On the other side of the question: If the lights are out, or there is smoke in the plane, a blind person might be indispensible because he or she is trained in the techniques of functioning without light. In such a situation, the average blind person would have a great advantage over the average sighted person. It is much more likely that it will be dark, or that the lights will be out, or smoke in the cabin, than that a blind person will have difficulty opening a door or that there will be a flame immediately outside.
Reida: Some of these arguments seem persuasive. Why do you feel that the airlines have not understood. Is it a problem of communication?
President Jernigan: It is not a matter of communication. We might like to think that it is. It is a matter of pride, a need to feel superior, a lot of things. The airlines would have you believe that, except in unusual circumstances, they don't serve liquor in sufficient amounts to anyone to make them drunk.
That is absolutely false. On any airline that you wish, you can get all the liquor that you want. I have never seen anyone refused a drink on an airline because they were drunk. It happens on every flight in this country. It is not random. On every flight - literally every flight - you will find people who are drunk on the airlines. Since this situation affects the ability of everyone to get off the plane in an emergency, you would think that the airlines would have the decency not to argue about safety. Or alternatively, not to serve liquor to passengers in exit rows.
However, they deliberately and knowingly do it. I tell you that the average blind person has no greater problem getting off that plane than the average sighted person. However, I think that there is no one in his or her right mind who would argue that the average drunk person is as able to get off as easily as the average sober person. That is just insanity.
So to come to the question--why the hoopla? What is it? I think that it is this. Everybody needs to feel superior to somebody. Airline personnel are no exception. Everybody loves blind persons as long as they stay in their places, and are grateful when they are given things, and are very humble and bow their heads, and perhaps cry a little, and perhaps sing a religious song for you.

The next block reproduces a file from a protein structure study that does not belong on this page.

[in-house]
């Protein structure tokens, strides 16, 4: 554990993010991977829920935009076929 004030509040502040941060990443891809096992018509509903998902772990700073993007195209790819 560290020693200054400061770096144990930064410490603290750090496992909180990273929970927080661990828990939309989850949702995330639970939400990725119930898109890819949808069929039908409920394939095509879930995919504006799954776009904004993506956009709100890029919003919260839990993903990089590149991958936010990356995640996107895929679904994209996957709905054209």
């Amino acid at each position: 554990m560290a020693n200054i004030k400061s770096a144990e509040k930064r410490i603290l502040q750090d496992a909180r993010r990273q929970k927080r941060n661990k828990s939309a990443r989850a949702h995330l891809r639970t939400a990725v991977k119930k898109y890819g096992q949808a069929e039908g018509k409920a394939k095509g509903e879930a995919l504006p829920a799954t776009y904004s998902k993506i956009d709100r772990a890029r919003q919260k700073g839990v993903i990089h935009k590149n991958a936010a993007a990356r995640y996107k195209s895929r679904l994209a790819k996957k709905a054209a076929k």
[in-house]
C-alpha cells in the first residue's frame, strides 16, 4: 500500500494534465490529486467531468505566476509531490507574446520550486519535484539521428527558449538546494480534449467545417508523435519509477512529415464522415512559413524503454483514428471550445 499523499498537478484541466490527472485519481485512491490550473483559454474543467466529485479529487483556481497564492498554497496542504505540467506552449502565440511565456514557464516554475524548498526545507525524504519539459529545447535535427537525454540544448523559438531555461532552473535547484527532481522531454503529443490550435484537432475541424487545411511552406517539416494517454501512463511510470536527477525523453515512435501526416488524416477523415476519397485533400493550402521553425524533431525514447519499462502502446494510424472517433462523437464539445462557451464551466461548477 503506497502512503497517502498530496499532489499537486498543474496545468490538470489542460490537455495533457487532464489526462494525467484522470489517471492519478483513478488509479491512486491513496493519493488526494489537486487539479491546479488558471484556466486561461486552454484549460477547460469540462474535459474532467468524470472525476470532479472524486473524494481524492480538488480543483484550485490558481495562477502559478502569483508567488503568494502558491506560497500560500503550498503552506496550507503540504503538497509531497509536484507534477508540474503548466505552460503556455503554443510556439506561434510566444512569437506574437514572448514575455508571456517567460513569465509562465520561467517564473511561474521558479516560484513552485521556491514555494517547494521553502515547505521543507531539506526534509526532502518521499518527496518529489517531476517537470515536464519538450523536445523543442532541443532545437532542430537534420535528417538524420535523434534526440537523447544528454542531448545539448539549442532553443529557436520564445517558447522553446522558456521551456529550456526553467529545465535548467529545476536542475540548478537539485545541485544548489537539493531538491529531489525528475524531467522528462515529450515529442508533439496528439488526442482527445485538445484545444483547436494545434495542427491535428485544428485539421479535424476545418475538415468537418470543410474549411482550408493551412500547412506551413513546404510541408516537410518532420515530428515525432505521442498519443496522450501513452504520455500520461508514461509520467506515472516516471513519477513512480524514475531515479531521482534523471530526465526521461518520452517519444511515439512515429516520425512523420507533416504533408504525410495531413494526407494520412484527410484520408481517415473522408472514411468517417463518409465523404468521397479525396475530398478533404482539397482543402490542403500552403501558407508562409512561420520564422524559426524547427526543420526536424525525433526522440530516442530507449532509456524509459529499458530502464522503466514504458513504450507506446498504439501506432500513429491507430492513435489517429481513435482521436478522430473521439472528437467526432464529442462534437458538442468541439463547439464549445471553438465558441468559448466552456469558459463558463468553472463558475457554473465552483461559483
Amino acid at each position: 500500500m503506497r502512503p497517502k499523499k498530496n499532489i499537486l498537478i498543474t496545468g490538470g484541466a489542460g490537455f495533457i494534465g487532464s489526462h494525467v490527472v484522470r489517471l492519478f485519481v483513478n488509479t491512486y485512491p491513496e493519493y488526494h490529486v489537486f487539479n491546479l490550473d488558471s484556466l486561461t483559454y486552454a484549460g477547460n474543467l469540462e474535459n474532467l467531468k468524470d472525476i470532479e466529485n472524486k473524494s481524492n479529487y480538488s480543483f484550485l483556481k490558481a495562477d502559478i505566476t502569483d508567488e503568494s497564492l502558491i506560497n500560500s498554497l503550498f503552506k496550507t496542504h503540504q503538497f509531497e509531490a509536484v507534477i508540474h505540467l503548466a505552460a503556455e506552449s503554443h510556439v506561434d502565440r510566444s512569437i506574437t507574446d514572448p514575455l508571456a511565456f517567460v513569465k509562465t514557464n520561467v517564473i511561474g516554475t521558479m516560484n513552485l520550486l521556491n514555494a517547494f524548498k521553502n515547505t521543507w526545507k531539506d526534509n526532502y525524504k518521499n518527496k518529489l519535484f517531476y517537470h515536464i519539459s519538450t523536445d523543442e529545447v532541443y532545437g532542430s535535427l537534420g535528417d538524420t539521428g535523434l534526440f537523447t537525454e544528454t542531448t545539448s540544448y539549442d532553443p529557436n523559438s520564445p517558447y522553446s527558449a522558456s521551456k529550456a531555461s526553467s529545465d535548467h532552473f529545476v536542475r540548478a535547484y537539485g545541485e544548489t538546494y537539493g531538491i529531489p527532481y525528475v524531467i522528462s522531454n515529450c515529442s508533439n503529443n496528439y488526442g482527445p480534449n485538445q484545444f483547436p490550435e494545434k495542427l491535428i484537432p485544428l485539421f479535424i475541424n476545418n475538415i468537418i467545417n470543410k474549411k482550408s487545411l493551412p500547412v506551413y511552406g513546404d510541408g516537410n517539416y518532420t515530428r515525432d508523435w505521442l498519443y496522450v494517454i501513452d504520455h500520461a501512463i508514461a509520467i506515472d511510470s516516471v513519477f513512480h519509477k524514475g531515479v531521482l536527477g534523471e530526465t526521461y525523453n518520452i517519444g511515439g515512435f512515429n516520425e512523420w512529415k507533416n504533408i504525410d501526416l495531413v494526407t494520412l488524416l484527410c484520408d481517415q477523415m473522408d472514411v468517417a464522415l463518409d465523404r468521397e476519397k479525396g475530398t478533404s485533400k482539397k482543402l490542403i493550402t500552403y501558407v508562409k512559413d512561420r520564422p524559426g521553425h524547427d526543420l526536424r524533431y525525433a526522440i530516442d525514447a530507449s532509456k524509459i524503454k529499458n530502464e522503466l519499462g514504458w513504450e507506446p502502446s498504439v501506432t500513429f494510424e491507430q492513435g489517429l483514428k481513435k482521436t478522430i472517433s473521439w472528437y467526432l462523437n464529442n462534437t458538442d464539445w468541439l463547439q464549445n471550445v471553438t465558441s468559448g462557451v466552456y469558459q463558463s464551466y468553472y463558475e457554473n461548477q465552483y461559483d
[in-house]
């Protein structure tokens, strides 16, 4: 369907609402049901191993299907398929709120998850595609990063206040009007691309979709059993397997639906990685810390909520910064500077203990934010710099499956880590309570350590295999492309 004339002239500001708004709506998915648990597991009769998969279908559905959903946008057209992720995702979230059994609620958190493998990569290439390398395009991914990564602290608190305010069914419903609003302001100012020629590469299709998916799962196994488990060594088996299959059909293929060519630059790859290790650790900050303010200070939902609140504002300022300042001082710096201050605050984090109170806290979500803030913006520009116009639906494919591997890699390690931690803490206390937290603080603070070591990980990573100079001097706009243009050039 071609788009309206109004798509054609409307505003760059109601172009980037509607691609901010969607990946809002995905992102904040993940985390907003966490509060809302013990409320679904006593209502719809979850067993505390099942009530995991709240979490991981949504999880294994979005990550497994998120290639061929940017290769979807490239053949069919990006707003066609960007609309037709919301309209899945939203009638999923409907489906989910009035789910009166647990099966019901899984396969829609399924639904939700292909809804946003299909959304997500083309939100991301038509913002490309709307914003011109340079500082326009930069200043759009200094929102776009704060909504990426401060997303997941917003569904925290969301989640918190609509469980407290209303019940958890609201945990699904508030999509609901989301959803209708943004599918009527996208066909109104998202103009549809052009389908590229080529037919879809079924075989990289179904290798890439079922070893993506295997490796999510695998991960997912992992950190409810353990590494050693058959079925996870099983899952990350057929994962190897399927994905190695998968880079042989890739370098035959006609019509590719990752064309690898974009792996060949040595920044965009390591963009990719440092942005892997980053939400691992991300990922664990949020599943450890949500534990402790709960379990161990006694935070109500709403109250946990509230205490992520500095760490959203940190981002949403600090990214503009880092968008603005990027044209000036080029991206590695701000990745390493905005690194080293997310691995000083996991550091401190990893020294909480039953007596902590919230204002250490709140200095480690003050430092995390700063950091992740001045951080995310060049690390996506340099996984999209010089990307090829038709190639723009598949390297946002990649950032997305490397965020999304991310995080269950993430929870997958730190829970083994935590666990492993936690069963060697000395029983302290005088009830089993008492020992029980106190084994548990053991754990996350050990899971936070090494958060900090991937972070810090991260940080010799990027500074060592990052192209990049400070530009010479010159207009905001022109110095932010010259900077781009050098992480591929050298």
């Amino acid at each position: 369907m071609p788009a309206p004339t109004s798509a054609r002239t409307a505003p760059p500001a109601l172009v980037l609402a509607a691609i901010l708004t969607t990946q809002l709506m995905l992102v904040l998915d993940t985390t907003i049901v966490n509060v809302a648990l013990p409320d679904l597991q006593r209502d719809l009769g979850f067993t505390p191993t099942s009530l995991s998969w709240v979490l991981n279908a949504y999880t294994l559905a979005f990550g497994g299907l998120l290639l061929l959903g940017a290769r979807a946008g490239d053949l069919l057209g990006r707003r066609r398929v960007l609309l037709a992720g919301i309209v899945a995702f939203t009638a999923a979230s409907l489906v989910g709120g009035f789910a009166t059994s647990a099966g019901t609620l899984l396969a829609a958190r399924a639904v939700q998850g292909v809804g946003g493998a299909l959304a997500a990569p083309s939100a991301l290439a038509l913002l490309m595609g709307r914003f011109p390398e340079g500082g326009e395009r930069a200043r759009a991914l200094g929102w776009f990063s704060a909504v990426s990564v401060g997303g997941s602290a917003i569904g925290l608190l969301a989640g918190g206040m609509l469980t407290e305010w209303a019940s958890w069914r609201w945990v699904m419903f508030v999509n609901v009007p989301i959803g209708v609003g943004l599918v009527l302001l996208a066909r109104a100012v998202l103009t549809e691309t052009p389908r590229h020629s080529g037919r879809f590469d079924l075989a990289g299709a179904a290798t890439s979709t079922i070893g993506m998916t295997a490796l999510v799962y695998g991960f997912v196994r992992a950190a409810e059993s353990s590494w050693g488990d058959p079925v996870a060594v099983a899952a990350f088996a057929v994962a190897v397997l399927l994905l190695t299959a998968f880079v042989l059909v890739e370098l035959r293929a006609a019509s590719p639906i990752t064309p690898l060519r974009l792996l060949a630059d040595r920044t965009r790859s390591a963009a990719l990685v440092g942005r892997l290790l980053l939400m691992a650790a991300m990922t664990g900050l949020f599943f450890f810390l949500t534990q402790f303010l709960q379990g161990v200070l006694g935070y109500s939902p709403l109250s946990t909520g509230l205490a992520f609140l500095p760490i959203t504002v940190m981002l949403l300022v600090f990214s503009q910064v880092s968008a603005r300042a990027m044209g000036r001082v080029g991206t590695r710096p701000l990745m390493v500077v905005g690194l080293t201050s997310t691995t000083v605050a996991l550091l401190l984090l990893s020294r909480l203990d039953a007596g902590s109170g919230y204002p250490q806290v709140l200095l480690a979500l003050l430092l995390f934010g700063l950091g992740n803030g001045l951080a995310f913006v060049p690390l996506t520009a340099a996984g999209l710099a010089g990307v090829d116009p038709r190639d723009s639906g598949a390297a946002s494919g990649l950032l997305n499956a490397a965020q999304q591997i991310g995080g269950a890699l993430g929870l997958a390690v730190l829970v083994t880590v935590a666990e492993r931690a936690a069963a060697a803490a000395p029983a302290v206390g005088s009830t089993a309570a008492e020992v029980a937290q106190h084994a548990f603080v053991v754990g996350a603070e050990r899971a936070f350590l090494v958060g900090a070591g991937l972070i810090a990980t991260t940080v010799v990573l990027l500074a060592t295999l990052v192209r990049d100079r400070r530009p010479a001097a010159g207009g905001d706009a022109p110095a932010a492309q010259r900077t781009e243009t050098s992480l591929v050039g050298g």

But when blind people begin to say: "No, we're citizens. We don't want to be unreasonable or militant, but we have the same rights as other Americans. We do not wish to be the objects of your charity and pity. More to the point, we don't want to serve as the means of slaving your conscience for the mangy things that you may have done. We want to pay our money and fly like anyone else and be left alone to do it." When we take that attitude, you are going to find resentment on the part of airline personnel because they love to custodialize and feel superior, to show that they are able to boss somebody. For example, you will have airline personnel who will come to you and insist that you read an instruction booklet in Braille. If you don't, they will threaten and try to intimidate you. A blind man is sitting minding his own business when a flight attendant comes up and demands that he demonstrate and prove that he knows how to fasten his seat belt.
Reida: You feel that a major part of the problem is a certain arrogance on the part of airline personnel, a feeling of superiority, and a desire to custodialize blind people?
President Jernigan: I believe that everybody has a need to feel superior to others. A lot of people deny this, but it is a natural human trait. We try to keep it in check by a system of laws, traditions, and a lot of things.
But there are certain groups that are fair game. You give charity to people that you feel superior to. People tend not to understand that about themselves. Also, airlines cloak what they do in all kinds of high-sounding phrases. Safety is the modern "buzzword." If you are required to sit in a bulkhead seat, it is a matter of safety. If you are required to preboard, it is a matter of safety. If you are required to post board, it is a matter of safety. If you are required not to sit in the exit row, it is a matter of safety. If you are required to sit in an aisle seat, it is a matter of safety. If you are required to sit in a window seat, it is a matter of safety. If you are required to sit in the back of the plane, it is a matter of safety.